Supreme Court Asked To Review Constitutionality of Current Male-Only Draft Registration Requirement

Today the National Coalition For Men, a men’s rights organization represented by the American Civil Liberties Union, petitioned the U.S. Supreme Court to review the Constitutionality – now that women are allowed in all military combat assignments – of the law which requires men but not women to register with the Selective Service System for a possible military draft.

I’ve been tracking this case up and down through the lower courts since 2015, and I attended the oral argument last year before the 5th Circuit Court of Appeals in New Orleans that led to the ruling that the Supreme Court is now being asked to review. Today’s filing of a petition for certiorari is no surprise. But for those who haven’t been following the issue closely, it raises questions about the seeming strange bedfellows – a women’s rights project defending a “men’s rights” group and its members? – and the future of Selective Service registration.

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Good News and Bad News for the Military Draft in 2021

Applicants for Federal financial aid for higher education will no longer be required to have registered with the Selective Service System for a possible military draft or answer questions about their Selective Service registration status or compliance.

Among the provisions included in the 2000+ page coronavirus pandemic relief and Consolidated Appropriations Act, 2021, which was signed into law by President Trump on Sunday, is a section (Title VII, Section 701 et seq.) which effectively repeals the 1982 "Solomon Amendment" that has required men to have registered for the draft in order to be eligible for Federal student grants or loans. The new law also requires the Department of Education to remove the questions about Selective Service registration from the FAFSA student aid application form.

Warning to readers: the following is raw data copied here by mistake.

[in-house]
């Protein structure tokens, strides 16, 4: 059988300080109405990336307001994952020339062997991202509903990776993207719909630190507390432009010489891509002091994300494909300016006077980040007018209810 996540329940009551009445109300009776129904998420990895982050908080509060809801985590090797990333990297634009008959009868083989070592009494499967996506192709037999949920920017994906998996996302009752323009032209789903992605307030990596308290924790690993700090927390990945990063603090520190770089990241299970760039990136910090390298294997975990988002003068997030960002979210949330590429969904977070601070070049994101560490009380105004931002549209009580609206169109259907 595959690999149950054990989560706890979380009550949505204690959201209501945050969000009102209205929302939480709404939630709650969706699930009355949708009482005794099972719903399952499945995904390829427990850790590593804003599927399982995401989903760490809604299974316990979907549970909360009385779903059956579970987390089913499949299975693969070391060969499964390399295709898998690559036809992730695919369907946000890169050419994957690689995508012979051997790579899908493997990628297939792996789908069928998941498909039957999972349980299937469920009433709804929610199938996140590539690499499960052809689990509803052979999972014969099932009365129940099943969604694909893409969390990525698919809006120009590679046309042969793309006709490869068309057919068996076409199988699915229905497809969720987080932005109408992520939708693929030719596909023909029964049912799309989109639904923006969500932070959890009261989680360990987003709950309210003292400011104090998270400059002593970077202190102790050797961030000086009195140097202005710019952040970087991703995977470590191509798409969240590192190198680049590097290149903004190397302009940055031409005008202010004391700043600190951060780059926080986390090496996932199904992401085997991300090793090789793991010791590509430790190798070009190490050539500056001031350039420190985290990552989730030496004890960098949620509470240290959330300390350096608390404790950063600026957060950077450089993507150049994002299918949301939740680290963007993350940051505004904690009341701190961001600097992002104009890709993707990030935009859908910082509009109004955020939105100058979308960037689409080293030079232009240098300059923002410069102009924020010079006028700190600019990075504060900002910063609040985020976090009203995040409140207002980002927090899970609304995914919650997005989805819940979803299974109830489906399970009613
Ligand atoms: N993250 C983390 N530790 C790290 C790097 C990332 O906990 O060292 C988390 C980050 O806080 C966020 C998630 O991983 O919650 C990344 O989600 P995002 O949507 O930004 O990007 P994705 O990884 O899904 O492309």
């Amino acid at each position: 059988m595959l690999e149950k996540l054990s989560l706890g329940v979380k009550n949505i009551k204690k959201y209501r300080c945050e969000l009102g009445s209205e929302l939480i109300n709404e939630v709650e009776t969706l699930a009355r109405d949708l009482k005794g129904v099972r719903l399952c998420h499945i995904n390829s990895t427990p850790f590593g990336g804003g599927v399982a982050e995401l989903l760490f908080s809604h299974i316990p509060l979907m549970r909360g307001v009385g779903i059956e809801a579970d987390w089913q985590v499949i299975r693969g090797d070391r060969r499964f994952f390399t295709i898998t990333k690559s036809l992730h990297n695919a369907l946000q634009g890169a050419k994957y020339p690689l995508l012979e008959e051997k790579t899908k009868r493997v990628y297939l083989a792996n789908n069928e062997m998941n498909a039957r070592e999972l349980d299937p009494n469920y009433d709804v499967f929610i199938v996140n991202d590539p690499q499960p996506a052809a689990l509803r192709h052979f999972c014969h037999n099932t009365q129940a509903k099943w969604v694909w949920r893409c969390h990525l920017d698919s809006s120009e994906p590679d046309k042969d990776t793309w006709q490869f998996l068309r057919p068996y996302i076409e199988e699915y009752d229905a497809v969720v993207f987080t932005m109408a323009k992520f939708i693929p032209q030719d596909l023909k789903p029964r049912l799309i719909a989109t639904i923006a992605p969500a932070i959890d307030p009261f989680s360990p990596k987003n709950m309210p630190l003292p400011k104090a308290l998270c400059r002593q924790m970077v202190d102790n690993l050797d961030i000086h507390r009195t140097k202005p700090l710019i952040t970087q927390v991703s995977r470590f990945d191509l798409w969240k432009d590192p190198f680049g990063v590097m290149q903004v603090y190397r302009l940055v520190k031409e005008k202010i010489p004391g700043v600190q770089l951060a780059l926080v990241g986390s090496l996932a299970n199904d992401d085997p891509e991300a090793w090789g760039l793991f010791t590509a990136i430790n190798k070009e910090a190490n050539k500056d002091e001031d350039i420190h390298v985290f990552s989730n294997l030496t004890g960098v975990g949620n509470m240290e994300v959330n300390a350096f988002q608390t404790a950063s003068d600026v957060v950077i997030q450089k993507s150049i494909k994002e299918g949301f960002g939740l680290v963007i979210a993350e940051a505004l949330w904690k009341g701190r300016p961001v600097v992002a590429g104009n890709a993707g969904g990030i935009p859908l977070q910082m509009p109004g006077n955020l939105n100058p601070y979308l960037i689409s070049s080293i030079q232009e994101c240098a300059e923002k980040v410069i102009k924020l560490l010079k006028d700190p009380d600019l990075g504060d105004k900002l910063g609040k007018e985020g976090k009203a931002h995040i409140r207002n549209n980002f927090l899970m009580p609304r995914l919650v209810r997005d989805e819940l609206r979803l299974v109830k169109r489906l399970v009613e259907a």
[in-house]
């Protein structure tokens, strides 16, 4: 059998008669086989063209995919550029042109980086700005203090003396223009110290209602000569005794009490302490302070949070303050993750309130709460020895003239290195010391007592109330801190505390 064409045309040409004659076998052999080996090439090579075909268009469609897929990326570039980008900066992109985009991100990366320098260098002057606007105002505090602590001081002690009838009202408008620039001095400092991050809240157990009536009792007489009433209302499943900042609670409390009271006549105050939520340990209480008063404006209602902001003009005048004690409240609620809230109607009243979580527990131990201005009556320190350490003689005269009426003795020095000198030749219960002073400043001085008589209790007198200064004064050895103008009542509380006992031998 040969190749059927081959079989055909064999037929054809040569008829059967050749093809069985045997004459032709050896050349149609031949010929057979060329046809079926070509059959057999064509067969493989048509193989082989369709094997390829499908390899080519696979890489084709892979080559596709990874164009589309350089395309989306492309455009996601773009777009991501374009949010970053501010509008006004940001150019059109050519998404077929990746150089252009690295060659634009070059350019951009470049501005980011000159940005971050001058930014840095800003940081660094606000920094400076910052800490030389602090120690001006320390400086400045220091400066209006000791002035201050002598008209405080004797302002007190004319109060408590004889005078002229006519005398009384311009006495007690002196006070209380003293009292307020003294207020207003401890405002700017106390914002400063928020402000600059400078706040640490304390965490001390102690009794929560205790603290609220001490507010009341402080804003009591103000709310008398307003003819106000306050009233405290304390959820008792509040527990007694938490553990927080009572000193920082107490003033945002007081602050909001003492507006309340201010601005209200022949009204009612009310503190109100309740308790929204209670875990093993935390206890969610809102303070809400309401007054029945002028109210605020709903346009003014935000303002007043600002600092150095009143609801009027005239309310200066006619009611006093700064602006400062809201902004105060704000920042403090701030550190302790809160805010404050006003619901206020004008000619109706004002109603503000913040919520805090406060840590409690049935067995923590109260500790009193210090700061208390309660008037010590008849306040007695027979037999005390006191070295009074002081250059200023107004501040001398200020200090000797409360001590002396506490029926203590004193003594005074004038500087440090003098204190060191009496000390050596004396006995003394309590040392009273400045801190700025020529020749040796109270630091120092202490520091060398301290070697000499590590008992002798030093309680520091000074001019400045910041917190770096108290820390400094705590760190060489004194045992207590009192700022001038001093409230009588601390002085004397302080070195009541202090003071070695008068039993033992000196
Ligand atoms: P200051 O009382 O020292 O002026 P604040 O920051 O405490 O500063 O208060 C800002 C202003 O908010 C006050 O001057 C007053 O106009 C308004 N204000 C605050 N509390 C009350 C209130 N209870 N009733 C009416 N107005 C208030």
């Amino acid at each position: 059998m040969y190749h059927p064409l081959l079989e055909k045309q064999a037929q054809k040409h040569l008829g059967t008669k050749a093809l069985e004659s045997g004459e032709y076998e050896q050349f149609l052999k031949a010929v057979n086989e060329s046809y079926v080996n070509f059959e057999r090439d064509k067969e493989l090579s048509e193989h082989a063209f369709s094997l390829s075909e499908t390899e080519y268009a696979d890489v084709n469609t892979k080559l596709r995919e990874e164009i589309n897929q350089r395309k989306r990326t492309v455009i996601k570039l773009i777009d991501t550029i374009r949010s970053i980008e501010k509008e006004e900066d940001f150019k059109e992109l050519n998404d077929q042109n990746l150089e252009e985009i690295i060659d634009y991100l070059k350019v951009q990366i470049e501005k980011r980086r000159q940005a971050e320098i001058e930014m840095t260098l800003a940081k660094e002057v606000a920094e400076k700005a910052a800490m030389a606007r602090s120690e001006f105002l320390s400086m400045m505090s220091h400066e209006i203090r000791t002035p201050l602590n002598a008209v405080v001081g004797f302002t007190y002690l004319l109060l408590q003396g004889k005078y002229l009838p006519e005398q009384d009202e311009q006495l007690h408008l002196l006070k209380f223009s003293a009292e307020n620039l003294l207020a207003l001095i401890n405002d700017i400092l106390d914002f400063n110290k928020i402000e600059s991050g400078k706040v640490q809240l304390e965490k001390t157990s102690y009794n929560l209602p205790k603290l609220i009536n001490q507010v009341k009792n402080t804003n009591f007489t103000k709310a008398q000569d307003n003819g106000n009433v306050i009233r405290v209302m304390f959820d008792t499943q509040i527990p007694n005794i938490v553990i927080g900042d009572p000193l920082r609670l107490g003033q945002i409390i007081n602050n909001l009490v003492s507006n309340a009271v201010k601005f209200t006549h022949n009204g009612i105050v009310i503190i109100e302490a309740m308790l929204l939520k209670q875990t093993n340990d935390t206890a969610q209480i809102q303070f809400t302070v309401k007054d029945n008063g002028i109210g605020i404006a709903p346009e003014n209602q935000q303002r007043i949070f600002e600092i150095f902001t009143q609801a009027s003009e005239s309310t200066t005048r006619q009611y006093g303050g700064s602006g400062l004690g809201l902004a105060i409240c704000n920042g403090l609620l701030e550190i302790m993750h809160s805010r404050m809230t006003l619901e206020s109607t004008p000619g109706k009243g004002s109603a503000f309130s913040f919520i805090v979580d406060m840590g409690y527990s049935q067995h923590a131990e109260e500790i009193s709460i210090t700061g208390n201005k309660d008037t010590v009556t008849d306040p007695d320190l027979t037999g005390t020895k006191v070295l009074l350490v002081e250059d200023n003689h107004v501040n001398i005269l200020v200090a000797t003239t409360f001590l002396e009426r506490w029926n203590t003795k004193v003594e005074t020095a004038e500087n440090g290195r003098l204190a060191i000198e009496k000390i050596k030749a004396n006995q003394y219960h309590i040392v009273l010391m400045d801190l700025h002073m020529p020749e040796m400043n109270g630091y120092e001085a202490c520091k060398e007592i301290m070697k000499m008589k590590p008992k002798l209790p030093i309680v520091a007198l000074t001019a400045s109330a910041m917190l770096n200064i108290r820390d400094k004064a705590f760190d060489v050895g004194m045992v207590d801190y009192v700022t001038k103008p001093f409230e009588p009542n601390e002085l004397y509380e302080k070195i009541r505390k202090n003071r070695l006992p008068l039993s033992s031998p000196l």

This section of the “Consolidated Appropriations Act” is one of many entirely unrelated sections, most of which had been pending in Congress as separate bills but had not been acted on, that were tacked onto the “must-pass” pandemic relief and government funding bill in last-minute, closed-door wheeling and dealing by Congressional leaders.

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Draft Registration on Track for 2021 Debate in Congress and Supreme Court

The military draft is still on the back burner. But the issue – and specifically whether to (finally) end draft registration or try to expand it to young women as well as young men – is on track to be debated in Congress and quite possibly the Supreme Court in 2021.

Here’s some of what’s happened recently:

A new documentary film about draft resistance during the U.S. war in Indochina, The Boys Who Said No, opens today online, with streaming throughout the US The film features archival footage of, and recent interviews with, David Harris, Muhammad Ali, Joan Baez, Dr. Martin Luther King, Jr., and many others whose names are less well known but whose actions were and are no less significant. Showings and discussions about the film are a great opportunity to let people know that the draft is still an issue today.

In an interview with a an organization of military officers, Presidential candidate Joe Biden has announced that he supports expanding the Selective Service registration requirement to women.

The deadline for an appeal to the Supreme Court of the decision on the Constitutionality of requiring men but not women to register for the draft is January 11, 2021. The plaintiffs are still deciding whether to appeal, but there’s a good chance the Supreme Court would decide to hear the case, putting more pressure on Congress to consider the issue.

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Court of Appeals Overturns Ruling That Male-Only Draft Registration Requirement Is Unconstitutional